The European Commission (EC) has announced an extension of its aid portfolio to Liberia in the tune of $384.07 million for the period 2014 - 2020, effectively laying to rest, the 13 million dollar reported missing in the health sector.
At the time of the controversy, Ministry of Finance officials had insisted the money was part of the fiscal budget and hence was no new allocation as speculated in the media.
But recently in Brussels, the European Commission extended its support to Liberia, with most of the funding committed through the budget support mechanism under the 11th European Development Fund.
According to a press release, since 2009/10 the European Union has provided direct financing to Liberia's development programs through the "budget support" framework.
Budget support is an evolving aid platform that involves policy dialogue, financial transfers to the national treasury of the partner countries, performance assessment and capacity-building, based on partnership and mutual accountability. This mechanism allows for state oversight and implementation of programs agreed within the scope of the EU aid program.
The release said in the last fiscal budget, US$13 Million was provided to the Government of Liberia as part of the fiscal budget towards the health sector and an additional US$18 Million as general budget support. For this fiscal year, the EU has committed to provide another 13 million as budget support to the health sector.
So far, the EU has provided a total of EUR 52 million in budget support to Liberia, thus becoming the largest budget support donor to Liberia.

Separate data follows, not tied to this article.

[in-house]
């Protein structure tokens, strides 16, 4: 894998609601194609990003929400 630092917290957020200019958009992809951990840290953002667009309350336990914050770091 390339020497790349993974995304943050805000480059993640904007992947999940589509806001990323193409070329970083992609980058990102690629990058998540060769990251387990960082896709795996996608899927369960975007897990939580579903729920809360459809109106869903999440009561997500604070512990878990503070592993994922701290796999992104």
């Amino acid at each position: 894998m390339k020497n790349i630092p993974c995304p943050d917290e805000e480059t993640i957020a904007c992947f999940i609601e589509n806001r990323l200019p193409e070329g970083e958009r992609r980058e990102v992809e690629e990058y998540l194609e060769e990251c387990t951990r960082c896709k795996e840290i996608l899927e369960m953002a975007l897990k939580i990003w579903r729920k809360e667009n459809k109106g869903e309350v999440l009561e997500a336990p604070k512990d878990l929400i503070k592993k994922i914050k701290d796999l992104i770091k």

Speaking on behalf of the European Commission at the donors meeting, EU Commissioner for Development, Andris Piebalgs, announced that some $8.8 Billion is expected to support investments that generate growth and job creation for over 300 million citizens of West Africa.
For Liberia, he said the indicative funding is targeted at supporting critical development interventions, including energy, education and state building initiatives.
The European Commissioner, who visited Liberia earlier this year said, "If we had not seen with our eyes, it would have been difficult to believe that Liberia has done so well in governance, infrastructure development and the control mechanics of the National Budget, thus reflecting true transparency and accountability [of] public resources".
During the bilateral discussions, the EU and Liberia both agreed that significant parts of this amount will be allocated to Liberia through budget support (state building contracts), support the transmission and distribution of energy to increase interconnectivity and access to cheap and affordable energy, and to improve the quality of education at the primary and secondary level.
Responding after the Commissioner Piebalgs disclosure, Liberia's Minister of Finance and National Authorizing Officer, Amara M. Konneh, said, "Liberia's forward march to development and economic growth is only going to be a reality if our partners retain confidence in our governance process by allowing more aid and development assistance to be administered through the budget."
Konneh continued, "I appreciate the continued support of the European Union and its commitment to continue providing its development aid through the National Budget."
He thanked the European Union for its continued support to Liberia's development, and cited the critical need to render more support to the security sector in view of the impending drawdown of UNMIL.
The Finance Minister also enjoined the EU to continue its support to the broader governance reform by supporting legislative and presidential elections, the rule of law and other critical areas.
During the meeting, issues around regional integration in the West African region were discussed with officials of ECOWAS, UEMOA and the EU. The EU meeting in Brussels was attended by all National Authorizing Officers and or Development Ministers of West African Countries.